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January 30, 2015 / 10 Shevat, 5775
 
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The T’shuva Train

Train

Rabbi Kook explains that t’shuva comes about in two distinct formats, either suddenly, or in a gradual, slowly developing fashion. Both of these pathways to t’shuva are readily found in the baal t’shuva world. Some people will tell you how their lives suddenly changed overnight. Others describe their experience as a long, challenging process which unfolded over years. Many factors influence the way in which t’shuva appears, including personality, background, and environment. Health problems, whether physical or psychological, can inspire a person toward t’shuva. Personal tragedy — a death in the family, or the loss of one’s job, can trigger sudden revelations of t’shuva. For others, a seemingly chance encounter with a religious Jew, a Sabbath experience, or a visit to the Kotel in Jerusalem, have all been known to set the stirrings of t’shuva in motion. Even dramatic current events, like catastrophes or wars can influence awakenings of t’shuva.

What stands out in Rabbi Kook’s teaching is that the potential for t’shuva is ever-present. Like light from the sun, the waves of t’shuva constantly envelop the earth. Its spiritual force empowers mankind, silently working to bring the world back to God. Some people jump on the t’shuva train in one bold leap. Others climb aboard in a much slower fashion. But the train itself is always in motion.

Concerning sudden t’shuva, Rabbi Kook writes:

“Sudden t’shuva results from a spiritual bolt of illumination which enters the soul. All at once, the person recognizes the ugliness and evil of sin, and he is transformed into a new being. Already, he feels within himself a total change for the good. This type of t’shuva derives from a certain unique inner power of the soul, from some great spiritual influence whose ways are best sought in the depths of life’s mysteries.”

Sudden t’shuva appears when a person suddenly decides that his entire way of living needs to be changed. Revolted by the impurity of his ways, he abruptly sets out on a purer, healthier course. All at once, he feels that everything in his life must be transformed. A sudden burst of great light reveals the sordidness of his existence, and he understands that an entire life overhaul is in order — new habits, new friends, new interests, new goals. Seemingly overnight, he is a new person. Of course, the sudden break from his old ways is not cut and dry. A person cannot change his whole existence at once. The process may take a day or a decade. But the decision which triggers this great transformation occurs in a moment of profound revelation and cleansing. A sudden, cathartic illumination lights up his being, and he is changed.

A discussion in the Gemara alludes to this type of split-second t’shuva (Kiddushin 49B). There is a law that if a man marries a woman on the basis of some condition, the marriage is legal only if the condition is met. If a man were to say, “You will be my lawfully-wedded wife on the condition that I will give you one-hundred dollars,” if he gives her the money, they are married. If he does not give her the money, then the marriage does not take place. What happens if a man were to marry a woman on the condition that he is a completely righteous person? Suppose that the man is a known evildoer. If he makes his righteousness the basis for the marriage, is the marriage considered proper and legal?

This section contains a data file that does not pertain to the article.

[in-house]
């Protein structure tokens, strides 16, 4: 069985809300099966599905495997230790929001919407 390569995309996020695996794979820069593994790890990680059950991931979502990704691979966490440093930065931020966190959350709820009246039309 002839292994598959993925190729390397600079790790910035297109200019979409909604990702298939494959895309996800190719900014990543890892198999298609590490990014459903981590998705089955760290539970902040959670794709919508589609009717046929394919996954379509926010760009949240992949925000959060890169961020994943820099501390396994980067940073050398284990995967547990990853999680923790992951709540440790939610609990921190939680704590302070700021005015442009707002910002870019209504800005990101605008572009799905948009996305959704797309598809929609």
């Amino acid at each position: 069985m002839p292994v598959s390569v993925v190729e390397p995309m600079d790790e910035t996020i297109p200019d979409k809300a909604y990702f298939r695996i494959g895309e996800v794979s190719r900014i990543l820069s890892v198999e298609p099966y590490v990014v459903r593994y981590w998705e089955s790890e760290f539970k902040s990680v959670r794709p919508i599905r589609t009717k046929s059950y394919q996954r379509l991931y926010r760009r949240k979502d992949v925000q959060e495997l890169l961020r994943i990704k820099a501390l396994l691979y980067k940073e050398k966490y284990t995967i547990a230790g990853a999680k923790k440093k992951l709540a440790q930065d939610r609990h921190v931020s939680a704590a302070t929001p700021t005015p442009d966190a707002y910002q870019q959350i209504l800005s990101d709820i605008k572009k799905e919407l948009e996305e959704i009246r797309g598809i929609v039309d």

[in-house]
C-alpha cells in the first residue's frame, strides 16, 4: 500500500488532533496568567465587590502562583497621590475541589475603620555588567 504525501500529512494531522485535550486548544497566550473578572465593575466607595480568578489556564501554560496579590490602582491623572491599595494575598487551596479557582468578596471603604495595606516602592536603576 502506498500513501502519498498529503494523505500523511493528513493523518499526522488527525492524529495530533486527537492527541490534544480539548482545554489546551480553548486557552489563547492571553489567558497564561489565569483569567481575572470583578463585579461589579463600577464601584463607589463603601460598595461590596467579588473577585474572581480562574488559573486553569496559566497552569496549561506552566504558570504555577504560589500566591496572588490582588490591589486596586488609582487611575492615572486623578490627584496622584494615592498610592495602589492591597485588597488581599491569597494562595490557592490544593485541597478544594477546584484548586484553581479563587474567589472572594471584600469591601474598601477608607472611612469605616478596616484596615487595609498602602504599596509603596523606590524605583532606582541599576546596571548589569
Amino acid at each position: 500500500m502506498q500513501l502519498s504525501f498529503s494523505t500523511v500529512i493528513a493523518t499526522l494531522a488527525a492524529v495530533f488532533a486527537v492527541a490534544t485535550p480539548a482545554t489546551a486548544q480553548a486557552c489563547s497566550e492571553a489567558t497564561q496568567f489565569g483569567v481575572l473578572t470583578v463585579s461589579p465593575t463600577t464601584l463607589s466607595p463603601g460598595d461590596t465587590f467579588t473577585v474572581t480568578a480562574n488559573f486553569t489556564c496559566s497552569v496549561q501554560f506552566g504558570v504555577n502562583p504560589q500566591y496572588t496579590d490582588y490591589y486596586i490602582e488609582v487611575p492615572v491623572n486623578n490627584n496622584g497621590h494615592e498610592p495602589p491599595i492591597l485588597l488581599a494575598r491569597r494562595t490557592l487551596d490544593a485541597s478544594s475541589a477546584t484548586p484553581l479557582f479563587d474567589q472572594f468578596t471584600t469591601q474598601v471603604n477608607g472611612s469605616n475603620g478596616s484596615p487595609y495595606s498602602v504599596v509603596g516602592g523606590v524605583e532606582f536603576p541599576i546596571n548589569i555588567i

Jewish law states that the woman is “safek mekudeshet,” meaning that she is married out of doubt. Yet if we know that the man is evil, how can this be? After all, the marriage was based on the condition that he be as righteous as a tzaddik. It should follow that since the condition was not kept, the woman is not married. The Gemara explains: “We are cautious for maybe he had a contemplation of t’shuva.”

We learn from this that repentance can be a split-second decision. One can become a penitent in a second, through the thought of t’shuva alone. This is what Rabbi Kook is alluding to when he speaks about sudden t’shuva. Very often people are afraid to embark on a course of repentance because they believe it involves years of suffering and difficult change. Here we learn the opposite. T’shuva is easy!

About the Author: Tzvi Fishman was awarded the Israel Ministry of Education Prize for Creativity and Jewish Culture for his novel "Tevye in the Promised Land." For the past several years, he has written a popular and controversial blog at Arutz 7. A wide selection of his books are available at Amazon. The views expressed in this blog are solely those of the author and do not represent the views of The Jewish Press


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Tzvi Fishman, author of the Jewish Press blog Felafel on Rye and author of more than a dozen books.
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